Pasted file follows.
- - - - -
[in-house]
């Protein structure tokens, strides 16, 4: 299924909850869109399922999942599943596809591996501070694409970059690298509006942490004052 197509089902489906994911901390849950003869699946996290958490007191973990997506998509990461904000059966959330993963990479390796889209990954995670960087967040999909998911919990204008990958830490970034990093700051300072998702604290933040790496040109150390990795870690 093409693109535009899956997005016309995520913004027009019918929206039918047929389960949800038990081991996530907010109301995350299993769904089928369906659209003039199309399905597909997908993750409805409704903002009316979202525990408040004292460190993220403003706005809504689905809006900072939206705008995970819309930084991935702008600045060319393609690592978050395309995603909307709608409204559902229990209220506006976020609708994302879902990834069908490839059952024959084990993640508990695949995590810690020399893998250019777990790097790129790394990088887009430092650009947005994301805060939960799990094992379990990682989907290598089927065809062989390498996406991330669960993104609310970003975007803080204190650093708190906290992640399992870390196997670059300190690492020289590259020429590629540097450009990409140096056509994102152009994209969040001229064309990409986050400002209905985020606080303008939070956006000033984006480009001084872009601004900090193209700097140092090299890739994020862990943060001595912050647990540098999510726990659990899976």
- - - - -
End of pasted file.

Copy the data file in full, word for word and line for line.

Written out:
[in-house]
């Protein structure tokens, strides 16, 4: 299924909850869109399922999942599943596809591996501070694409970059690298509006942490004052 197509089902489906994911901390849950003869699946996290958490007191973990997506998509990461904000059966959330993963990479390796889209990954995670960087967040999909998911919990204008990958830490970034990093700051300072998702604290933040790496040109150390990795870690 093409693109535009899956997005016309995520913004027009019918929206039918047929389960949800038990081991996530907010109301995350299993769904089928369906659209003039199309399905597909997908993750409805409704903002009316979202525990408040004292460190993220403003706005809504689905809006900072939206705008995970819309930084991935702008600045060319393609690592978050395309995603909307709608409204559902229990209220506006976020609708994302879902990834069908490839059952024959084990993640508990695949995590810690020399893998250019777990790097790129790394990088887009430092650009947005994301805060939960799990094992379990990682989907290598089927065809062989390498996406991330669960993104609310970003975007803080204190650093708190906290992640399992870390196997670059300190690492020289590259020429590629540097450009990409140096056509994102152009994209969040001229064309990409986050400002209905985020606080303008939070956006000033984006480009001084872009601004900090193209700097140092090299890739994020862990943060001595912050647990540098999510726990659990899976």